What if you are a major mall with lots traffic? Imagine the cost just so your customers can arrive in an acceptable time frame when before they were already doing that for no extra cost.

Imagine if you are Walmart.  You might think, ya lets stick it to these big box stores, why not charge them more.

Let’s evaluate the implications of this.

1. It’s not just Walmart being charged, it’s everyone who wants to compete with Walmart for the business.

2. The businesses including Walmart don’t want to lose profit so immediately you will see an increase in the price of everything.

3. The bigger, more profitable business’s will most likely be able to buy taxi traffic in bulk, at a lower price, which will give yet another competitive advantage.

4. New businesses will immediately be at a disadvantage starting out trying to compete.

There would be much more implications, and I welcome your input to add more in the comment section.

Here is another interesting point.  Imagine you are a big building company.  You sell very large pieces of equipment to customers (Youtube, Netflix).  As the industry changes and the Taxi service begins charging extra for fast roads your large pieces of equipment end up failing to reach the customers home on time. The customers are already paying the Taxi company for delivery.  The customer gets one part one day and then the next part the next day and on and on. This is unacceptable to the customer because the thing they purchased is required to arrive all at the same time.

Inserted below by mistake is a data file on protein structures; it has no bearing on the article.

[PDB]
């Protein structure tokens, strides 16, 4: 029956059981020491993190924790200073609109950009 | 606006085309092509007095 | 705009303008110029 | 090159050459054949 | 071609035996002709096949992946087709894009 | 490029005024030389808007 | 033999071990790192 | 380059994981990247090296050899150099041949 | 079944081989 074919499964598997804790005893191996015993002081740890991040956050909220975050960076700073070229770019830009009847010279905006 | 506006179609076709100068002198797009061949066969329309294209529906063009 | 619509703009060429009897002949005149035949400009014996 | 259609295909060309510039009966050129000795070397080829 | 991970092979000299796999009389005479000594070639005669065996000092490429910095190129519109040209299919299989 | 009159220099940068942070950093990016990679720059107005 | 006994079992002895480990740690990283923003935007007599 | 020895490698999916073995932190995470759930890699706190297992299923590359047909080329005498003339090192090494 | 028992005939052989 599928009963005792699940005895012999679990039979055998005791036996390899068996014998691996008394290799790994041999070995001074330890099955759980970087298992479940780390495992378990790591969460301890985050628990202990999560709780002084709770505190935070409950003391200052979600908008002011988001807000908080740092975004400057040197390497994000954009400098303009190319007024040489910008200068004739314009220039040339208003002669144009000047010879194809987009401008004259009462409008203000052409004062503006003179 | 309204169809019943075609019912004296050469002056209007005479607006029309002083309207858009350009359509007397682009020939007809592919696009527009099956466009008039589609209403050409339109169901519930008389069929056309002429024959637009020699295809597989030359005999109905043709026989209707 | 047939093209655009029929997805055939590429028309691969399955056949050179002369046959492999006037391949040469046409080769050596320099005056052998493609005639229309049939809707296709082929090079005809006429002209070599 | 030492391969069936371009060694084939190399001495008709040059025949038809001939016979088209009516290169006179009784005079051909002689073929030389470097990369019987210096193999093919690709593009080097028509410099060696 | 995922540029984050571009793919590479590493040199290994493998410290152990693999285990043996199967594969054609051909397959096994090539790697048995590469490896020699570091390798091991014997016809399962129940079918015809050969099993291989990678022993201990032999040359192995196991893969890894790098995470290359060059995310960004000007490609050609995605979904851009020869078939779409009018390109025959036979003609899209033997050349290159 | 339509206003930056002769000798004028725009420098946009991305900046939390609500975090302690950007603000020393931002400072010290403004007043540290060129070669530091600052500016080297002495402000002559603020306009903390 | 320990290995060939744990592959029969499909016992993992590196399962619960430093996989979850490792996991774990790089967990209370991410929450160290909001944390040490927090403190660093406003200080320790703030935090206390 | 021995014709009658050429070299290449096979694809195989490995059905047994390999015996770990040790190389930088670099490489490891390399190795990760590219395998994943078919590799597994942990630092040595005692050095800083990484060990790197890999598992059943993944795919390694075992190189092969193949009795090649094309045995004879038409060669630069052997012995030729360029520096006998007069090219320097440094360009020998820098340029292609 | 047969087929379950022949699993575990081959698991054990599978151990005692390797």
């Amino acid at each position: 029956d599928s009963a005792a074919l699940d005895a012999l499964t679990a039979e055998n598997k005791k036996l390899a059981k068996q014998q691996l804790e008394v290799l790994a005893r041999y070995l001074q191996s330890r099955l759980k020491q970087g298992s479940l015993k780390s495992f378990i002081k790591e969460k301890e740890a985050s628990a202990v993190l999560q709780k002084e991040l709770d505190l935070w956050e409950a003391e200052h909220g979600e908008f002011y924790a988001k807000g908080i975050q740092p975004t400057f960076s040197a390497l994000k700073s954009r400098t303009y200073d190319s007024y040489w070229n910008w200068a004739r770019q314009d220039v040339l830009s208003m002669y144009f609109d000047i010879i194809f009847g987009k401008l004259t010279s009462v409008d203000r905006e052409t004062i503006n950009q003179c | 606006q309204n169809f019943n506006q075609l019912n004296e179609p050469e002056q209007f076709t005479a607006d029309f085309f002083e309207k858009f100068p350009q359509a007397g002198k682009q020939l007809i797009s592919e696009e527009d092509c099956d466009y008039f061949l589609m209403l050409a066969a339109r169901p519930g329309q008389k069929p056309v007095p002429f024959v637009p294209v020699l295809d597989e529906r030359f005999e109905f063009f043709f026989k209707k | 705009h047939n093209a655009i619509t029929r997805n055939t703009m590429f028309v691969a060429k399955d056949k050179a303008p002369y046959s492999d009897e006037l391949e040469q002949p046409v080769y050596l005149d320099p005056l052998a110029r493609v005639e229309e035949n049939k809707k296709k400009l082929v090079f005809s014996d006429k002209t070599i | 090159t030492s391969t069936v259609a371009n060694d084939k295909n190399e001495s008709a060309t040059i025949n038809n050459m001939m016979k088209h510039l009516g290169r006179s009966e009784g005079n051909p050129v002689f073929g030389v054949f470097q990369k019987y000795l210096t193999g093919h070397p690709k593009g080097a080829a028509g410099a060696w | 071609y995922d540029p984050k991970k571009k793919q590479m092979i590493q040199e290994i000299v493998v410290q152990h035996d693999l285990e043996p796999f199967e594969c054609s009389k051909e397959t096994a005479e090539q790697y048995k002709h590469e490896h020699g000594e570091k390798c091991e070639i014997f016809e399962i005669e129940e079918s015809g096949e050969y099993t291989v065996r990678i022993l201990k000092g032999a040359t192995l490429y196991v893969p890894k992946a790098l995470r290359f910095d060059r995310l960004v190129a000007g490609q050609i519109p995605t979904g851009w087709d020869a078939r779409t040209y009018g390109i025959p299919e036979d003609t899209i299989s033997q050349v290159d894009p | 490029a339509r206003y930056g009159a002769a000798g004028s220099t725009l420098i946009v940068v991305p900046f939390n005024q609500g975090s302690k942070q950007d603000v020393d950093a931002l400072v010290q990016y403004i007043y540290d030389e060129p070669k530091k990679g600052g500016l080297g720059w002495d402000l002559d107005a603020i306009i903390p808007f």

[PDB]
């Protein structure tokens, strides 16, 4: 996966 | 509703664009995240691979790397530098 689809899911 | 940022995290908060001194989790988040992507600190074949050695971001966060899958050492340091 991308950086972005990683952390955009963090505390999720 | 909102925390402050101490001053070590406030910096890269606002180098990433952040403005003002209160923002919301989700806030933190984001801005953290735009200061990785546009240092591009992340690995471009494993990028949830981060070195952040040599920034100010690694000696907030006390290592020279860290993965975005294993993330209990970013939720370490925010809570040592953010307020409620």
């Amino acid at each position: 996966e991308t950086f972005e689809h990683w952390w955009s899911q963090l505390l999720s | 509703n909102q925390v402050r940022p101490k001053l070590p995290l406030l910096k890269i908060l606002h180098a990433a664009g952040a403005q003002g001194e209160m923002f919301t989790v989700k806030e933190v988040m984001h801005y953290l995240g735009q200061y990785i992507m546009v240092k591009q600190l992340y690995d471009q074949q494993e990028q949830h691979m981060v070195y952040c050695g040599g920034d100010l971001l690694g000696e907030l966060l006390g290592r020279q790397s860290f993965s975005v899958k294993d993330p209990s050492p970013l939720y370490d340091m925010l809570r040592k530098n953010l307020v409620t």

Suddenly your business no longer even works on the slow roads. You are forced simply because of the business you are in, to pay the fee.

What happens when you are forced to pay an extra fee to send your customer what they need in an acceptable way that the customer can use the product?


Who ends up paying more in the the end?


I hope my analogy helped to clarify what this Net Neutrality Debate Is About.

It is about Internet Service Providers, ISP’s trying to gain more control over Internet traffic which will create new revenue streams ultimately at the expense of the customer.


You as a customer are required to pay monthly for access to websites and you pay for speed and a max data amount. The ISP is required to provide the speed and access you pay for. All website owners including Netflix and YouTube are also required to pay for bandwidth to upload that data to you.  They are already paying internet fees to run their business.

A change in Net Neutrality would actually add another cost they and ultimately you would be required to pay and for no reason.

Even though we are currently in a state of Net Neutrality many ISPs are already playing games behind closed door with sites like Netflix. You pay for fast service so Netflix streams properly.  All other sites work fast but the ISP actually slows the access specifically to the Netflix site because it costs a lot to send all that data (WHICH YOU AND NETFLIX ARE ALREADY PAYING FOR) so they can charge Netflix more for fast lanes.

For further reading about this topic please see this link about ISPs playing Chicken.

Here is a quote from Level3.com 

“Chicken” | A Game Played as a Child and by some ISPs with the Internet – Beyond Bandwidth

Please leave a comment on your opinion of Net Neutrality.  Did this post help you learn what net neutrality is about?

If you see any mistakes I’ve made or wish to help edit or advance the quality of this post please comment.